Heart disease is the leading cause of death in the US, claiming around 1 million lives every year. But a new review published in The Cochrane Library suggests that stem cell therapy may be effective against the condition.

The review was conducted as part of The Cochrane Collaboration – an organization made up of medical professionals and researchers that prepare, maintain and promote reviews that assess the effects of health care.

According to the research team, including Dr. Enca Martin-Rendon of the University of Oxford in the UK, if stem cell therapy is used for at least 1 year in patients with heart disease, this could cut the number of deaths from the condition and reduce hospital readmissions.

To reach their findings, the investigators analyzed 23 randomized controlled trials involving 1,255 individuals with heart disease. Patients received either bone marrow stem cell (BMSC) therapy for their condition, standard treatment or no treatment.

The BMSC procedure involves collecting stem cells from a patient’s bone marrow, before injecting them into the heart to repair damaged tissue.

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A new review provides “encouraging evidence” that stem cell therapy may be effective against heart disease.

The research team admits that, within the first year after receiving stem cell therapy, patients did not see any benefits over standard treatment alone.

However, once past the 1-year period, investigators found that around 3% of people who received stem cell therapy died, compared with 15% of people who received standard or no treatment. In addition, 2 in every 100 people who were treated with stem cells were re-admitted to the hospital, compared with 9 in every 100 who received standard treatment.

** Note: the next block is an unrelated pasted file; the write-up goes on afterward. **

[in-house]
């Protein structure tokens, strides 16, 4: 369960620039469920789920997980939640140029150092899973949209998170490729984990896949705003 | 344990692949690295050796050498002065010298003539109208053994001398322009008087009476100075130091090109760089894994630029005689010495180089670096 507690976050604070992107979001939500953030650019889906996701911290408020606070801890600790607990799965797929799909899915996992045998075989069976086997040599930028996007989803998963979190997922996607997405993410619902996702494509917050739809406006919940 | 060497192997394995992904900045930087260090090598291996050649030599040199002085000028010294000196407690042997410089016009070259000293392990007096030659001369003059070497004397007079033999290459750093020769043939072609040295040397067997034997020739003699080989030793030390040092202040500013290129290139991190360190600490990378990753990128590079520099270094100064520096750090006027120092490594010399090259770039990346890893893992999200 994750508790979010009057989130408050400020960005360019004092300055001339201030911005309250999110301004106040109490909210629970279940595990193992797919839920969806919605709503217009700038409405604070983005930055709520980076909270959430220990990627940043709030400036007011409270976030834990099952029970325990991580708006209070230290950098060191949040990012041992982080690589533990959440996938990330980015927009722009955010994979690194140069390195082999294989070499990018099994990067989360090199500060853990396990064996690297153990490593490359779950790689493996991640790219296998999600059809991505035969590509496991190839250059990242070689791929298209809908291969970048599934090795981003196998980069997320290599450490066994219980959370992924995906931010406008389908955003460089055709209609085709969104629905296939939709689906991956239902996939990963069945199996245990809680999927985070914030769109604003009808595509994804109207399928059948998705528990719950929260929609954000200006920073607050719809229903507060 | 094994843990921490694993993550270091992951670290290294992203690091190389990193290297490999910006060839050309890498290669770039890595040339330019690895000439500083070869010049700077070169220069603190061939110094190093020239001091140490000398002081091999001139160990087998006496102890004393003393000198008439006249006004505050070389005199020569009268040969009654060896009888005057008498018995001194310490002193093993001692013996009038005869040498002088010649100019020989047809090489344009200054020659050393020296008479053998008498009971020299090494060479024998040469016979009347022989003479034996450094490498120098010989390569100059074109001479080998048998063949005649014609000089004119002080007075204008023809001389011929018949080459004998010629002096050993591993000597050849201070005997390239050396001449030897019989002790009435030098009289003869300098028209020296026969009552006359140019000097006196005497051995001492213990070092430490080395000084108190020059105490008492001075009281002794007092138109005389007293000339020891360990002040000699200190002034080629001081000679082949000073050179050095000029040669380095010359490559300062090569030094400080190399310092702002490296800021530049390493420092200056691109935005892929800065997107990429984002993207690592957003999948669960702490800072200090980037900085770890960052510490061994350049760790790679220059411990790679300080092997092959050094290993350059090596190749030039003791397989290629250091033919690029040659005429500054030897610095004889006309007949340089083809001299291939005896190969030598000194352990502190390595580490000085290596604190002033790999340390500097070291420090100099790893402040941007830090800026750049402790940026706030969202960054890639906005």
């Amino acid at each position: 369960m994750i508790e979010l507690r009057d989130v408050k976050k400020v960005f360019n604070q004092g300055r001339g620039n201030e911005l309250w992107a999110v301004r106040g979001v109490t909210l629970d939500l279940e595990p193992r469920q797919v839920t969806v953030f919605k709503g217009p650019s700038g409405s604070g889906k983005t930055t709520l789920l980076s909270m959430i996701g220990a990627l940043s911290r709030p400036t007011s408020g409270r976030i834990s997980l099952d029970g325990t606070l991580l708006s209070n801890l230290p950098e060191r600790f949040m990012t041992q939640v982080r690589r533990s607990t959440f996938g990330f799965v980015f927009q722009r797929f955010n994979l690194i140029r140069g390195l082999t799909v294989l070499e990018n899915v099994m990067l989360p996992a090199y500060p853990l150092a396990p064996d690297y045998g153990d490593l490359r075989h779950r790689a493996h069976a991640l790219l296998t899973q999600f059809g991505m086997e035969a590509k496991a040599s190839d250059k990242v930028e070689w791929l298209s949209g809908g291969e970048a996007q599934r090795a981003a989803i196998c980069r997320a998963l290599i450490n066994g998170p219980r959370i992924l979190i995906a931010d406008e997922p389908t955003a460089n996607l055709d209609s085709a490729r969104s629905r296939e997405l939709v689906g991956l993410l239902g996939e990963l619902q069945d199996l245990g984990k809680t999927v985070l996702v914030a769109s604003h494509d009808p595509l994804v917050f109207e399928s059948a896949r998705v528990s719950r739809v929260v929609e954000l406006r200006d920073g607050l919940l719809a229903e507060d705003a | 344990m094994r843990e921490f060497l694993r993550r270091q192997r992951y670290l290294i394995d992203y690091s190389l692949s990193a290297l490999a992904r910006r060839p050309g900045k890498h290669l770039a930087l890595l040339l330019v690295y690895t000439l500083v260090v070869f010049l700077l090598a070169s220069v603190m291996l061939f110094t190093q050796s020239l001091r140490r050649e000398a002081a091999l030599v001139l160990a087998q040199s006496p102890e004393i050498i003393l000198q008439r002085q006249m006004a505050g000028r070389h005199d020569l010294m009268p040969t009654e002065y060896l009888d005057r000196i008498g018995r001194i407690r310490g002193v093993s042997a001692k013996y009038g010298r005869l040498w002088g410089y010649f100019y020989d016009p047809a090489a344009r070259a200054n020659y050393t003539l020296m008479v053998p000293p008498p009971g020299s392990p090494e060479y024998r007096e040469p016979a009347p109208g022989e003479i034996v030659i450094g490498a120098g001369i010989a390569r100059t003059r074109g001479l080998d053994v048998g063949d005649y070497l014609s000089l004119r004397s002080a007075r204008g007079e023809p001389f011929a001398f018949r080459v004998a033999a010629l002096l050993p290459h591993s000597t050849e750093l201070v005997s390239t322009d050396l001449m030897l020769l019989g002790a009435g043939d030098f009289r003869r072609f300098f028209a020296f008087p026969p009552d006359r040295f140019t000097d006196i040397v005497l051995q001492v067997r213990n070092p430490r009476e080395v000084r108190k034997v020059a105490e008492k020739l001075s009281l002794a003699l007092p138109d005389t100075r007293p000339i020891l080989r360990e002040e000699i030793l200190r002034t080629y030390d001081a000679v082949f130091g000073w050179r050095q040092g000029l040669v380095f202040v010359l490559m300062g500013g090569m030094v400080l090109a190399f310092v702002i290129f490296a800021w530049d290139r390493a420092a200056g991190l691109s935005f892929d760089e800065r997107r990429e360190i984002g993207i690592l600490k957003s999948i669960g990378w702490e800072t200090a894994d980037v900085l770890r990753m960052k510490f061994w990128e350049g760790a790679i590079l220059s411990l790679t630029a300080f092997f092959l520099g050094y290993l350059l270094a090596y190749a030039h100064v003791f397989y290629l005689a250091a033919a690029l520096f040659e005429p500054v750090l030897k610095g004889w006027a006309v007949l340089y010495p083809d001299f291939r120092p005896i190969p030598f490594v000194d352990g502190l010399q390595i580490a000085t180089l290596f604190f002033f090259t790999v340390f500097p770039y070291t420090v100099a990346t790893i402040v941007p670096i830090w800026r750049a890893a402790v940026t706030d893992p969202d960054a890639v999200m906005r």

The team notes that no adverse events were reported as a result of stem cell therapy.

Commenting on the findings, the study authors say:

Results from 23 randomized controlled trials, covering more than 1200 participants, to 2013 indicates that this new treatment leads to a reduction in deaths and readmission to the hospital and improvements over standard treatment as measured by tests of heart function.

At present, these results provide some evidence that stem cell treatment may be of benefit in people both with chronic ischemic heart disease and with heart failure.”

However, Dr. Martin-Rendon, also of the NHS Blood and Transplant in the UK, adds that although their findings are encouraging, larger studies are required to confirm the results.

“It is difficult to come to any concrete conclusions until larger clinical trials that look at longer-term effects are carried out,” he adds.

Dr. Martin-Rendon notes that, at present, it is unclear as to what type of stem cells are more efficient. Furthermore, he points out that it is also unclear why some patients respond better to stem cell therapies than others. These are some of the areas that will be investigated in future research.

“This review should help to raise awareness of the potential of stem cell therapy to improve patient outcomes,” says Dr. David Tovey, editor-in-chief at The Cochrane Library, “but it also demonstrates the importance of recognizing the uncertainty of initial findings and the need for further research.”

Medical News Today recently reported on a study detailing the creation of a mini-heart that may improve treatment for people who have impaired blood flow. The researchers of this study note that if a part of the heart is made with the patient’s own stem cells, it will reduce the risk of the organ being rejected.